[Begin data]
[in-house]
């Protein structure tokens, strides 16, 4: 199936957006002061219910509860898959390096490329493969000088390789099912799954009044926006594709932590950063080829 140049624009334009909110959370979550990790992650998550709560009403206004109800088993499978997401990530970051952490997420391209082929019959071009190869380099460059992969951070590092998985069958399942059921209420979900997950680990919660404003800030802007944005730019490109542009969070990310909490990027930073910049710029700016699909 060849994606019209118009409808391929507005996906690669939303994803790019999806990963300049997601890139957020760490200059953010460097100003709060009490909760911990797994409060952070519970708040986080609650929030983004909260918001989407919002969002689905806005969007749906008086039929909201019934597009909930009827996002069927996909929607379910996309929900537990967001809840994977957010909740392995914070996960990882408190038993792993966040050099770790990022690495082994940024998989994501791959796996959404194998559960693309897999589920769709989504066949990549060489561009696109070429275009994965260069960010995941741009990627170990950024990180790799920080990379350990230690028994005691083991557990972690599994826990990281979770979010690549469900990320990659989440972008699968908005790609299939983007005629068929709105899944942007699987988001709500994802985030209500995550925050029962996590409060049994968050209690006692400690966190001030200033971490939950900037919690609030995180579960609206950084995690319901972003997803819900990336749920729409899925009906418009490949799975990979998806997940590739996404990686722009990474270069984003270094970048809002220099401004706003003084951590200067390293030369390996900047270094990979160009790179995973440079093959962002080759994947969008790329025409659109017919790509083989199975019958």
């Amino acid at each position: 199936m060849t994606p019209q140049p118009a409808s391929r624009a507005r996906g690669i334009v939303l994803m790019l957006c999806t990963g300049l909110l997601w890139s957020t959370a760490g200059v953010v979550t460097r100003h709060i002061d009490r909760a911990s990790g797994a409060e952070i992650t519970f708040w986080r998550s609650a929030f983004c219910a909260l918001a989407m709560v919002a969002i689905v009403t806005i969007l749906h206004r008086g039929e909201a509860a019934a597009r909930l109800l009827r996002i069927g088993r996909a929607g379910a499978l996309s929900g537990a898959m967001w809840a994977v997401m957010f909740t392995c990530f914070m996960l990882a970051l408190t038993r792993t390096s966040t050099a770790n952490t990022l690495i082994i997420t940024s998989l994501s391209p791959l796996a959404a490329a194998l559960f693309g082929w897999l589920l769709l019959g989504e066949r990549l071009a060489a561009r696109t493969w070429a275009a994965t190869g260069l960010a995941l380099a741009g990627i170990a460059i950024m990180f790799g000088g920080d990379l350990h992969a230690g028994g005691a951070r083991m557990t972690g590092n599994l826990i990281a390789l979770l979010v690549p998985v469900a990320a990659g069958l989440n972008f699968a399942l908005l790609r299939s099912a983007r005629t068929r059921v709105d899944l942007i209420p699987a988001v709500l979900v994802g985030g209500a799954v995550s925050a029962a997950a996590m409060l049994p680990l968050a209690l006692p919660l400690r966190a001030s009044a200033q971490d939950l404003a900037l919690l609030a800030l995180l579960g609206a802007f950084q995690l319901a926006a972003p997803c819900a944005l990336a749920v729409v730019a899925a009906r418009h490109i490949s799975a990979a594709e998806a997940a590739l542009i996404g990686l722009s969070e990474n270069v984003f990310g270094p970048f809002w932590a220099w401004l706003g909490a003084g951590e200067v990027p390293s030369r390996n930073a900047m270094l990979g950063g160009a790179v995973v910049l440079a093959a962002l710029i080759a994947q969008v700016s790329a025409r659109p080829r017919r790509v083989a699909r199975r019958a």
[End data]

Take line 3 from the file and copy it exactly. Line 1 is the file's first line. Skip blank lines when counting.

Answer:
């Amino acid at each position: 199936m060849t994606p019209q140049p118009a409808s391929r624009a507005r996906g690669i334009v939303l994803m790019l957006c999806t990963g300049l909110l997601w890139s957020t959370a760490g200059v953010v979550t460097r100003h709060i002061d009490r909760a911990s990790g797994a409060e952070i992650t519970f708040w986080r998550s609650a929030f983004c219910a909260l918001a989407m709560v919002a969002i689905v009403t806005i969007l749906h206004r008086g039929e909201a509860a019934a597009r909930l109800l009827r996002i069927g088993r996909a929607g379910a499978l996309s929900g537990a898959m967001w809840a994977v997401m957010f909740t392995c990530f914070m996960l990882a970051l408190t038993r792993t390096s966040t050099a770790n952490t990022l690495i082994i997420t940024s998989l994501s391209p791959l796996a959404a490329a194998l559960f693309g082929w897999l589920l769709l019959g989504e066949r990549l071009a060489a561009r696109t493969w070429a275009a994965t190869g260069l960010a995941l380099a741009g990627i170990a460059i950024m990180f790799g000088g920080d990379l350990h992969a230690g028994g005691a951070r083991m557990t972690g590092n599994l826990i990281a390789l979770l979010v690549p998985v469900a990320a990659g069958l989440n972008f699968a399942l908005l790609r299939s099912a983007r005629t068929r059921v709105d899944l942007i209420p699987a988001v709500l979900v994802g985030g209500a799954v995550s925050a029962a997950a996590m409060l049994p680990l968050a209690l006692p919660l400690r966190a001030s009044a200033q971490d939950l404003a900037l919690l609030a800030l995180l579960g609206a802007f950084q995690l319901a926006a972003p997803c819900a944005l990336a749920v729409v730019a899925a009906r418009h490109i490949s799975a990979a594709e998806a997940a590739l542009i996404g990686l722009s969070e990474n270069v984003f990310g270094p970048f809002w932590a220099w401004l706003g909490a003084g951590e200067v990027p390293s030369r390996n930073a900047m270094l990979g950063g160009a790179v995973v910049l440079a093959a962002l710029i080759a994947q969008v700016s790329a025409r659109p080829r017919r790509v083989a699909r199975r019958a």